Medellín is by far one of the most talked about cities in Latin America. Most tourists are fascinated by the radical change the city has undergone since the 1990s and the progress driven by public policies developing metro cables, state libraries, and communal sports fields. All too often, tourists take the revived Comuna 13 neighborhood as a prime example of the city’s booming growth, admiring the barrio’s street art scene, innovative electric escalators, and charming cafes to relax.
However, don’t we confront the actual living worlds in the Medellín barrios with a blind eye? Do we know what life is like in the other hundreds of districts of the Colombian metropolis? Those who have asked themselves this question will get a taste for its answer in the research and art exhibition “Contra Miradas,” currently taking place in the EPM library in Plaza Cisneros.
Let’s take a closer look at the findings of the eight sociologists, anthropologists, and historians who have investigated the art of living in three communities in Medellín.
“Contra miradas”– contrary to the conventional view?
“Contra Miradas–narratives of the urban periphery” is the exposition of a three-month research project, an initiative the Austrian sociologist Manuel Oberlader called into life. The research project aims to draw attention to life in the peripheral neighborhoods of Medellín. It also represents a mouthpiece for residents who can share their thoughts and ideas for which they usually don’t find an audience outside of the barrios.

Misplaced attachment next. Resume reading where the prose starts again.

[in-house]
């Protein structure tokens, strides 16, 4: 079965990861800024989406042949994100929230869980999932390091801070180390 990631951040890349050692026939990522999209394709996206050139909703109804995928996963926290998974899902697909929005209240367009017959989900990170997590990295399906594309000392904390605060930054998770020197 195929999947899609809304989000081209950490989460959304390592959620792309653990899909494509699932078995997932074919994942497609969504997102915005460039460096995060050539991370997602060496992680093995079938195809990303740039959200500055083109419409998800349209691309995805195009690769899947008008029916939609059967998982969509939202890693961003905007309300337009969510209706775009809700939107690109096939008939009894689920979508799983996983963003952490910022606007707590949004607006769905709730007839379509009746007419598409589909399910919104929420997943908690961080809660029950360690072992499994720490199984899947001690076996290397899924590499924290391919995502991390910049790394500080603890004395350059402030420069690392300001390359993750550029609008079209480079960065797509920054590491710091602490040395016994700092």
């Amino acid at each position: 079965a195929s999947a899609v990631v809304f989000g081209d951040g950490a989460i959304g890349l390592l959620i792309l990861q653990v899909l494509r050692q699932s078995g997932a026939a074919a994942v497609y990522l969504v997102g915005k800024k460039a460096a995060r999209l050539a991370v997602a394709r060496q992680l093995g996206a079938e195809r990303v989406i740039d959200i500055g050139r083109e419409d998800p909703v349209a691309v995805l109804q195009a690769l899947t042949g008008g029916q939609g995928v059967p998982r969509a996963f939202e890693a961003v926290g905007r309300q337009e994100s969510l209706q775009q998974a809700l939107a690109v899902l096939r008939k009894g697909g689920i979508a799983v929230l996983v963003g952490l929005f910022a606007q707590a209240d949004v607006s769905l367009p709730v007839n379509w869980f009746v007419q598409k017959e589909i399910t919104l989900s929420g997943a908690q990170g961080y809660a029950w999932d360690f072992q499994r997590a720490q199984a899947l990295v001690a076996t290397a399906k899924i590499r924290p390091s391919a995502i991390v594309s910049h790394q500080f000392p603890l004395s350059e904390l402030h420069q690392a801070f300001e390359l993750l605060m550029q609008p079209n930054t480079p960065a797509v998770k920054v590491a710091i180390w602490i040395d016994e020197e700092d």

“As a tourist, it is easy to discover only the beautiful sides of this fascinating city and culture. However, I am interested in the questions that no one likes to ask,” explains Manuel Oberlader. “How do people live outside the glamor of the tourist district? What are the things lacking for the people’s socio-economic development, and who should be responsible for providing what is missing? What are the everyday concerns and dreams of children and youth in the neighborhoods?”
Manuel and his team put the exposition together within only three months. During these weeks, the diverse group of students, scientists, designers, and video producers went the extra mile to gain in-depth insights into the city’s least urbanized areas – Santo Domingo, La Vereda Granizal, and La Cruz. On top of that, the group has staged a multi-media, authentic, and engaging production with which visitors can learn interesting facts, figures, and compelling insights into history.
“It has been a great opportunity to get to know and work with people from these neighborhoods who showed us another side to the barrio, one full of generosity, support, and innovation. Putting the exhibition together really was a group effort between our team and people from these communities, not just being let into peoples’ homes, but also being given ideas, suggestions, and advice on what should be included. This also concerns the actual construction of what you can see in the exhibition, from girls painting the olla to look like their grandmother’s expert tailoring on the houses,” says Bernadette Coote. She has worked alongside Manuel on both research and exhibition.
This is what life in Medellín’s barrios looks like
The exposition above all demonstrates how the lack of basic and digital infrastructure and limited educational opportunities leave their fingerprints on the community’s youngest members.
One way to gain easy money – plata – in those neighborhoods is becoming a gang member. As gang members, 14-year old kids don’t have to worry about their pocket money anymore, but in return, they leave their freedom behind. The criminal life is too often a one-way street. “Most mothers are constantly concerned about their girls growing up in the presence of gang members, who are not afraid of using violence.” It’s the voice of one of the locals from Granizal.